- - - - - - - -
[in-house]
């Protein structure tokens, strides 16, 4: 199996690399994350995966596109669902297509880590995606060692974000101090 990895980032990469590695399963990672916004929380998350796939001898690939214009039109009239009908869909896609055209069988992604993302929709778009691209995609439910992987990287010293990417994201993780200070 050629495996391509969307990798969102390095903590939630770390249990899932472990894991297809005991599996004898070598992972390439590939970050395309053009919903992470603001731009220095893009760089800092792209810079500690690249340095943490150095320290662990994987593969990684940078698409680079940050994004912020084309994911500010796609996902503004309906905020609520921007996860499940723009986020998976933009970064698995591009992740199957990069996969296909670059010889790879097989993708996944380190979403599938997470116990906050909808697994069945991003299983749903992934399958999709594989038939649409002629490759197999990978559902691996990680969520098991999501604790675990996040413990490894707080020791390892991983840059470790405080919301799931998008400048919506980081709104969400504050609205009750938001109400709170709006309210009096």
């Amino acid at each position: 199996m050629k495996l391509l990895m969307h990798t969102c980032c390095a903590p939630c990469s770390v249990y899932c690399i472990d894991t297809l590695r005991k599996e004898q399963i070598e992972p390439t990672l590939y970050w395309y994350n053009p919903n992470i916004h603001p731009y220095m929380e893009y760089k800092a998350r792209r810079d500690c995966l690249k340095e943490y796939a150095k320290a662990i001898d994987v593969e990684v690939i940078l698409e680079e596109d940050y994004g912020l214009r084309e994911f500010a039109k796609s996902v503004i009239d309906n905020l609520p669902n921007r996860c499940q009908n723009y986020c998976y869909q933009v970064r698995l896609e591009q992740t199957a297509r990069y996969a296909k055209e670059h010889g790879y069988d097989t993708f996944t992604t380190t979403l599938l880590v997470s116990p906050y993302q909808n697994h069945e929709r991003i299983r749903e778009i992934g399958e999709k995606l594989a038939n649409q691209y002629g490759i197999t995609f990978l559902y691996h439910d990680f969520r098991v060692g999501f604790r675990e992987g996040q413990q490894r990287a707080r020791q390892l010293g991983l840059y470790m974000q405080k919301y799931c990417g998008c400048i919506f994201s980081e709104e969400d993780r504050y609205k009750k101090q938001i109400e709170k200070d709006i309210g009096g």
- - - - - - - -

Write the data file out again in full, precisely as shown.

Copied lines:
[in-house]
């Protein structure tokens, strides 16, 4: 199996690399994350995966596109669902297509880590995606060692974000101090 990895980032990469590695399963990672916004929380998350796939001898690939214009039109009239009908869909896609055209069988992604993302929709778009691209995609439910992987990287010293990417994201993780200070 050629495996391509969307990798969102390095903590939630770390249990899932472990894991297809005991599996004898070598992972390439590939970050395309053009919903992470603001731009220095893009760089800092792209810079500690690249340095943490150095320290662990994987593969990684940078698409680079940050994004912020084309994911500010796609996902503004309906905020609520921007996860499940723009986020998976933009970064698995591009992740199957990069996969296909670059010889790879097989993708996944380190979403599938997470116990906050909808697994069945991003299983749903992934399958999709594989038939649409002629490759197999990978559902691996990680969520098991999501604790675990996040413990490894707080020791390892991983840059470790405080919301799931998008400048919506980081709104969400504050609205009750938001109400709170709006309210009096």
């Amino acid at each position: 199996m050629k495996l391509l990895m969307h990798t969102c980032c390095a903590p939630c990469s770390v249990y899932c690399i472990d894991t297809l590695r005991k599996e004898q399963i070598e992972p390439t990672l590939y970050w395309y994350n053009p919903n992470i916004h603001p731009y220095m929380e893009y760089k800092a998350r792209r810079d500690c995966l690249k340095e943490y796939a150095k320290a662990i001898d994987v593969e990684v690939i940078l698409e680079e596109d940050y994004g912020l214009r084309e994911f500010a039109k796609s996902v503004i009239d309906n905020l609520p669902n921007r996860c499940q009908n723009y986020c998976y869909q933009v970064r698995l896609e591009q992740t199957a297509r990069y996969a296909k055209e670059h010889g790879y069988d097989t993708f996944t992604t380190t979403l599938l880590v997470s116990p906050y993302q909808n697994h069945e929709r991003i299983r749903e778009i992934g399958e999709k995606l594989a038939n649409q691209y002629g490759i197999t995609f990978l559902y691996h439910d990680f969520r098991v060692g999501f604790r675990e992987g996040q413990q490894r990287a707080r020791q390892l010293g991983l840059y470790m974000q405080k919301y799931c990417g998008c400048i919506f994201s980081e709104e969400d993780r504050y609205k009750k101090q938001i109400e709170k200070d709006i309210g009096g």